2. I followed this YouTube tutorial on how to make a registration page with a username and password. Also a login page that checks you credentials against the database and logs you in. After you are logged in, it starts a session. That's where it stopped. I want to do two things. I want to display on the site if you are logged in or if you are visiting as a guest. And my site's main purpose is photo uploading. So I would like to have under each uploaded photo the username of who uploaded it, or guest if they were not registered. I really am clueless on where to go from here. So if anyone could even point me in the right direction that would be great. I am teaching myself to program and am totally new to sessions, users etc. Here is the config.php file <?php $sql = mysql_connect("localhost","root","") or die(mysql_error()); $slect_db = mysql_select_db("login", $sql); ?> The registrer.php file <?php include ('config.php'); if ($_SERVER['REQUEST_METHOD'] == 'POST') { $username = mysql_real_escape_string($_POST['username']); $password = mysql_real_escape_string(md5($_POST['password'])); if (empty($username)) { echo("You have to fill in an username!"); } else { if(empty($password)){ echo ("You have to fill in a password!"); } else { $query = mysql_query("SELECT * FROM users WHERE username = '$username'"); $rows = mysql_num_rows($query); } if ($rows > 0) { die("Username taken!"); } else { $user_input = mysql_query("INSERT INTO users (username, password) VALUES ('$username','$password')"); echo("Succesfuly Registered!"); } } } ?> <html> <head> <title>Register</title> </head> <body> <form action="register.php" method="post"> Username: <input type="text" name="username" /><br/> Password: <input type="password" name="password"/><br/> <input type="submit" value="Register!"/> </form> </body> </html> and the login.php file <?php include ("config.php"); if ($_SERVER['REQUEST_METHOD'] == 'POST') { $username = mysql_real_escape_string($_POST['username']); $password = mysql_real_escape_string(md5($_POST['password'])); $query = mysql_query("SELECT * FROM users WHERE username='$username' AND password='$password'"); $query_rows = mysql_num_rows($query); if($query_rows > 0) { echo ("Succesfull Login!"); session_start(); $_SESSION['login'] = "1"; } else { echo ("Username and/or password incorrect"); } } ?> <html> <head> <title>Login</title> </head> <body> <form action="login.php" method="post"> Username: <input type="text" name="username" /><br/> Password: <input type="password" name="password"/><br/> <input type="submit" value="Login!"/> </form> </body> </html>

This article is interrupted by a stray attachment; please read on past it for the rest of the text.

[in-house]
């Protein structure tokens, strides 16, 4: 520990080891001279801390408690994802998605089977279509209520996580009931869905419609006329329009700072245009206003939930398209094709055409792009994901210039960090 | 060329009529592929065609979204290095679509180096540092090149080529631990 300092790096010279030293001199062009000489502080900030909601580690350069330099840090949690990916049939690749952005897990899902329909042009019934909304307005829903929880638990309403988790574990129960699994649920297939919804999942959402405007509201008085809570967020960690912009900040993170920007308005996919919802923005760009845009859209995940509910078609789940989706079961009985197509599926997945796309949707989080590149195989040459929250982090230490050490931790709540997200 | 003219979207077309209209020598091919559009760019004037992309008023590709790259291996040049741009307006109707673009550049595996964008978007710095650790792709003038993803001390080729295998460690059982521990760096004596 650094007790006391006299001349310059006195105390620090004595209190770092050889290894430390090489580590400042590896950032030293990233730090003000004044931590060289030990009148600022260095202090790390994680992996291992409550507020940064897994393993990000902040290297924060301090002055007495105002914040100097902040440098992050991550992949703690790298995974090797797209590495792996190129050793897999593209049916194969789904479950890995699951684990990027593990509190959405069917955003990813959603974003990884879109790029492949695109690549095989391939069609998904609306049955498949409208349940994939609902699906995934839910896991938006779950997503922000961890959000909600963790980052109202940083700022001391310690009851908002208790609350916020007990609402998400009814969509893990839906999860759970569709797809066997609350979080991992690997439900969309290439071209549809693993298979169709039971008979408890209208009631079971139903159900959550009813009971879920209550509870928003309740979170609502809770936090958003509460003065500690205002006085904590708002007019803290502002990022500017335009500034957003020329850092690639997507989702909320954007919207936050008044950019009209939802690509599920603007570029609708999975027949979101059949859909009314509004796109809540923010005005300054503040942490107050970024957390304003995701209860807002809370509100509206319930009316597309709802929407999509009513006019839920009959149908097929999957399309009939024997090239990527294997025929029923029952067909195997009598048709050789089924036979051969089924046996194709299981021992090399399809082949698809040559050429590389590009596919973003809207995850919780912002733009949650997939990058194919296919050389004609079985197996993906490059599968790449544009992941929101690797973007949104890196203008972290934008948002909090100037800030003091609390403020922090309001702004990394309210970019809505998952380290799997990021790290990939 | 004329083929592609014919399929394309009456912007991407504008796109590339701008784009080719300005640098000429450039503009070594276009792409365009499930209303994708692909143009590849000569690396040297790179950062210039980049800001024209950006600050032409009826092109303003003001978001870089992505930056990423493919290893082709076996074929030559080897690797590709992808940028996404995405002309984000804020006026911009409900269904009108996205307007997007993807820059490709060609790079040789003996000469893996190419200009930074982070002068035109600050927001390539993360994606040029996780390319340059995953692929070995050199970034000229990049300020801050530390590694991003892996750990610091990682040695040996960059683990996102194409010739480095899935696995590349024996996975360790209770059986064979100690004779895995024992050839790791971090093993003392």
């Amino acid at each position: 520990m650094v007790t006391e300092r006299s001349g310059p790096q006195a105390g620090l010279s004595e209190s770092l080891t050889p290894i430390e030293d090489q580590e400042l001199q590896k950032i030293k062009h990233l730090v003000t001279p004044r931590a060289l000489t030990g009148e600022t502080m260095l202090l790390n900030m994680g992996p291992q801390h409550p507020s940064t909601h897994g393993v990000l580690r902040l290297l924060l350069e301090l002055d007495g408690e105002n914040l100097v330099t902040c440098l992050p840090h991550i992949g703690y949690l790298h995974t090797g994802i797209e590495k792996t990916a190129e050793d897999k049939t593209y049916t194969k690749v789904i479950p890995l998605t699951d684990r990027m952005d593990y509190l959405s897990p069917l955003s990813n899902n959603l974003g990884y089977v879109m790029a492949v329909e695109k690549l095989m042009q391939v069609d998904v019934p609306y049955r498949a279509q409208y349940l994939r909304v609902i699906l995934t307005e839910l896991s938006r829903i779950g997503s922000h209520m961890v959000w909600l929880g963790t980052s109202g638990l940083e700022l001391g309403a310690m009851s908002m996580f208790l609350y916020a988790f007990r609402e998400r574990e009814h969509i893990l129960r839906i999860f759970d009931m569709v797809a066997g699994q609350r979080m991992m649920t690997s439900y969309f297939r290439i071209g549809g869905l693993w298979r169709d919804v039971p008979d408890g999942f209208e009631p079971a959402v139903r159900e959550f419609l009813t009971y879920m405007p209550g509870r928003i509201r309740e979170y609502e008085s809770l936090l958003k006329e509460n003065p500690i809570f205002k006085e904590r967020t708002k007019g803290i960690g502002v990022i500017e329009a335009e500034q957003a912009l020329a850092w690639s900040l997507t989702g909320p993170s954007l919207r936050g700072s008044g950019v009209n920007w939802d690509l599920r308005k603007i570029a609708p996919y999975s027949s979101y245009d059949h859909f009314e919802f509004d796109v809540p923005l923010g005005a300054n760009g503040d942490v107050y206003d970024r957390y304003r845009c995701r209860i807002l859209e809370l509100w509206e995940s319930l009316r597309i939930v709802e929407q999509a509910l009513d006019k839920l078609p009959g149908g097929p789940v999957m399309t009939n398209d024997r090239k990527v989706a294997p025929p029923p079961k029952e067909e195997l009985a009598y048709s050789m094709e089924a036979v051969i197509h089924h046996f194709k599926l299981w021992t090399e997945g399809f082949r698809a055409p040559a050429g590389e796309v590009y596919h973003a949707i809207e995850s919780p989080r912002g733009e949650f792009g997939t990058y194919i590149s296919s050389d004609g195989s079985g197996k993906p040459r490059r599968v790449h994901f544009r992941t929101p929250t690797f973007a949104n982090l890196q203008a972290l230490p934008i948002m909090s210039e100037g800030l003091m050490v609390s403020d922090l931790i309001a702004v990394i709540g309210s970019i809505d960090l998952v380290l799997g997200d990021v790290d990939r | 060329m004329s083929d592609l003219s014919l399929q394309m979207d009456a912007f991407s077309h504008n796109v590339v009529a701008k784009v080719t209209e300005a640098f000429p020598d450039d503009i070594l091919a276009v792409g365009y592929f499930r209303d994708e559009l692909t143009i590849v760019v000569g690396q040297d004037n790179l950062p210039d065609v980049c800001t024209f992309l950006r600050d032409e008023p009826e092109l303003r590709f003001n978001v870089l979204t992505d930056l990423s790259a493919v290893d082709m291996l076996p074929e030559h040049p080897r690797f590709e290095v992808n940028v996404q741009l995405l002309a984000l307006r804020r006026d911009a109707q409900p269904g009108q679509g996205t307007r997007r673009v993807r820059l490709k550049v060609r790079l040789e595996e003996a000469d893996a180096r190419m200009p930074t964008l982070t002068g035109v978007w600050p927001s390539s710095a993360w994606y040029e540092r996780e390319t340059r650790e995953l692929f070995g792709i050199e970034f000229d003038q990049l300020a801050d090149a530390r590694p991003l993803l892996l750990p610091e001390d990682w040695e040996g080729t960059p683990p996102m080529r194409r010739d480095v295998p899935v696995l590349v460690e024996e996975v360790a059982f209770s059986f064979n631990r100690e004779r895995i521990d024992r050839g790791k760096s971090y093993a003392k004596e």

3. Hi there I wondered if there was anyone out there who could help me with a problem. I designed a PHP site, plain code and all, a number of years ago and it's worked great. Recently though I've been informed from my hosting company 1&1 that it would need to be updated from MySQL4 to 5 and I've spent the last fortnight trying to get things to work. The export and import into MySQL5 have all gone fine but on trying to login to the site the password would not autthenticate. Changing the passwd column from 16 to 41 does not work and the site only works if one requests a new password and the login then works fine - with the 41 character passwd column that is. Now this wouldn't pose a problem but there are now 20,000+ users and getting them all to request a new password would be tricky to say the least. I've tried everything - well everything apart from the correct thing - and I'm running out of patience. 1&1 are not replying to my mails and it's all going a bit wonky, I'm working evenings on this after a full day at work and this has now lasted a fortnight and I would love to see my daughter again. Any suggestions would be really welcome and I must apologise if I've posted this in the wrong forum but I'm steadily going a bit insane :-) If I could get them to set old_password to true on the server I think this would work but I get the feeling they can't do this on a none server hosted version. Please help.....
  • Create New...

Important Information

We have placed cookies on your device to help make this website better. You can adjust your cookie settings, otherwise we'll assume you're okay to continue.